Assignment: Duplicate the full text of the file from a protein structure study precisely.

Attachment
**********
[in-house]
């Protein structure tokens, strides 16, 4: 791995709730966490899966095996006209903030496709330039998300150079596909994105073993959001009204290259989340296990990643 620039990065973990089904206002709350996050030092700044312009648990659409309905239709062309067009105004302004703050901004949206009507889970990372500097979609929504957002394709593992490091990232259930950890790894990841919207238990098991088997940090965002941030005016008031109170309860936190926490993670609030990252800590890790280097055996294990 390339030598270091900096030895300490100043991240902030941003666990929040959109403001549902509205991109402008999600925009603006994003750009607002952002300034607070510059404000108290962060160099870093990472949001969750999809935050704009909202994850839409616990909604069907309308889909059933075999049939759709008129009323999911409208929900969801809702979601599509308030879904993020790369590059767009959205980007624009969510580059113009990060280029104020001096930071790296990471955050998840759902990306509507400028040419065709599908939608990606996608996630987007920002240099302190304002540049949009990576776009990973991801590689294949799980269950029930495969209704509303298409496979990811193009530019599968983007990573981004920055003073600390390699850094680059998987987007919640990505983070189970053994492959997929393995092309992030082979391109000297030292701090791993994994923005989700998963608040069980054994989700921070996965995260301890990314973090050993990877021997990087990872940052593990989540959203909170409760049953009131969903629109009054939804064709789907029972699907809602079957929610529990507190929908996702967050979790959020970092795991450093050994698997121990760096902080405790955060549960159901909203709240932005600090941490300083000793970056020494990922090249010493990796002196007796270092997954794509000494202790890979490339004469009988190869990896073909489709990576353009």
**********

[in-house]
């Protein structure tokens, strides 16, 4: 791995709730966490899966095996006209903030496709330039998300150079596909994105073993959001009204290259989340296990990643 620039990065973990089904206002709350996050030092700044312009648990659409309905239709062309067009105004302004703050901004949206009507889970990372500097979609929504957002394709593992490091990232259930950890790894990841919207238990098991088997940090965002941030005016008031109170309860936190926490993670609030990252800590890790280097055996294990 390339030598270091900096030895300490100043991240902030941003666990929040959109403001549902509205991109402008999600925009603006994003750009607002952002300034607070510059404000108290962060160099870093990472949001969750999809935050704009909202994850839409616990909604069907309308889909059933075999049939759709008129009323999911409208929900969801809702979601599509308030879904993020790369590059767009959205980007624009969510580059113009990060280029104020001096930071790296990471955050998840759902990306509507400028040419065709599908939608990606996608996630987007920002240099302190304002540049949009990576776009990973991801590689294949799980269950029930495969209704509303298409496979990811193009530019599968983007990573981004920055003073600390390699850094680059998987987007919640990505983070189970053994492959997929393995092309992030082979391109000297030292701090791993994994923005989700998963608040069980054994989700921070996965995260301890990314973090050993990877021997990087990872940052593990989540959203909170409760049953009131969903629109009054939804064709789907029972699907809602079957929610529990507190929908996702967050979790959020970092795991450093050994698997121990760096902080405790955060549960159901909203709240932005600090941490300083000793970056020494990922090249010493990796002196007796270092997954794509000494202790890979490339004469009988190869990896073909489709990576353009």